Oct. 10 (Bloomberg) -- Heating oil futures rose to the highest level in more than three weeks on speculation that supplies fell last week and higher prices for gasoil in Europe will attract more exports of diesel from the U.S.
Futures gained as the Energy Department is likely to report tomorrow that U.S. distillate inventories fell 1 million barrels last week, according to the median estimate of 11 analysts in a survey by Bloomberg. Gasoil jumped to a six-month high in London.
“Europe continues to draw diesel supplies from the U.S., especially right now when there’s a lot of European refineries undergoing maintenance,” said Andy Lipow, president of Lipow Oil Associates LLC in Houston.
November-delivery heating oil advanced 0.99 cent, or 0.3 percent, to settle at $3.2131 a gallon on the New York Mercantile Exchange.
Futures jumped back above $3.22 in electronic trading after the American Petroleum Institute reported at 4:30 p.m. in New York a 6.2 million-barrel inventory drop. The Energy Department will release its report at 11 a.m. tomorrow.
Gasoline was little changed on speculation that refinery shutdowns and delayed restarts will reduce inventory levels even as demand declines seasonally.
Futures rose as Chevron Corp. said yesterday that a fire-damaged crude unit at its 240,000-barrel-a-day Richmond, California, refinery won’t restart this year. On the East Coast, Delta Air Lines Inc.’s Monroe Energy LLC subsidiary won’t restart the fluid catalytic cracker at its Trainer, Pennsylvania, refinery until next week, a person with direct knowledge of the refinery’s operations said yesterday.
“There may be an underlying sense that our aging refinery fleet is having issues,” said Gene McGillian, an analyst and broker at Tradition Energy in Stamford, Connecticut.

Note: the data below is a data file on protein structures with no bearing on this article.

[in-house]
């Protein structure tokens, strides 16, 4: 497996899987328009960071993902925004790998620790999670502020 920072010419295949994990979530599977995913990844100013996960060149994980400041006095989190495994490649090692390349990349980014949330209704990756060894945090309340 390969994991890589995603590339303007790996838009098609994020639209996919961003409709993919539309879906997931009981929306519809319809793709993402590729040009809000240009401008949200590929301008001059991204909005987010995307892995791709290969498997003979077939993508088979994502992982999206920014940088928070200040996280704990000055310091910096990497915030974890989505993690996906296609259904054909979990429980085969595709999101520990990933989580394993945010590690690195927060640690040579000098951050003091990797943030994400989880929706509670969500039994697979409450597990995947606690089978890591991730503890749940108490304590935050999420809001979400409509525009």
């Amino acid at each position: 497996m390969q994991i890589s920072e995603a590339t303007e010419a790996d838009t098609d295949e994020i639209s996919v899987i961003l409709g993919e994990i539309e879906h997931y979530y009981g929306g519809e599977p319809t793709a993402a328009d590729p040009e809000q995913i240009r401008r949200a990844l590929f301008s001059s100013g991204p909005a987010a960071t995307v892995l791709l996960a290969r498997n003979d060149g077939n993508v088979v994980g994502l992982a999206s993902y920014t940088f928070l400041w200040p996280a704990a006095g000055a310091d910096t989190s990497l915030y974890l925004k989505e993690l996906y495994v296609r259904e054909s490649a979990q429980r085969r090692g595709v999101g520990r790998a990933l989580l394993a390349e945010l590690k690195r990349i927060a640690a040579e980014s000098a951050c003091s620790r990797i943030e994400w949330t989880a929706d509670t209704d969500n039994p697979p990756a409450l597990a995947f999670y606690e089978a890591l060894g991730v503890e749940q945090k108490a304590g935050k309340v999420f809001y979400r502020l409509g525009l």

Gasoline for November delivery rose 0.06 cent to $2.9593 a gallon on the exchange, the highest settlement since Sept. 28.
East Coast stockpiles sank to near four-year lows as of Sept. 28, according to data from the Energy Department.
The Energy Department is scheduled to report last week’s inventories tomorrow, a day later than usual because federal offices were closed for the Columbus Day holiday on Oct. 8. The department will probably report that gasoline inventories rose 250,000 barrels last week, according to the survey.
Gasoline shipments to the U.S. are poised to decline as European refineries continue maintenance, according to a Bloomberg survey. Sixteen tankers were booked for the voyage for the two weeks to Oct. 24, the median estimate of seven shipbrokers and traders who specialize in transporting the fuel. That’s three fewer than last week.
Regular gasoline at the pump, averaged nationwide, fell 0.2 cent to $3.813 yesterday, according to AAA, the nation’s largest motoring organization. The average retail price in California fell 0.5 cent to $4.666 from a yesterday’s record of $4.671 a gallon, AAA reported. It was the first drop in the state in 12 days.
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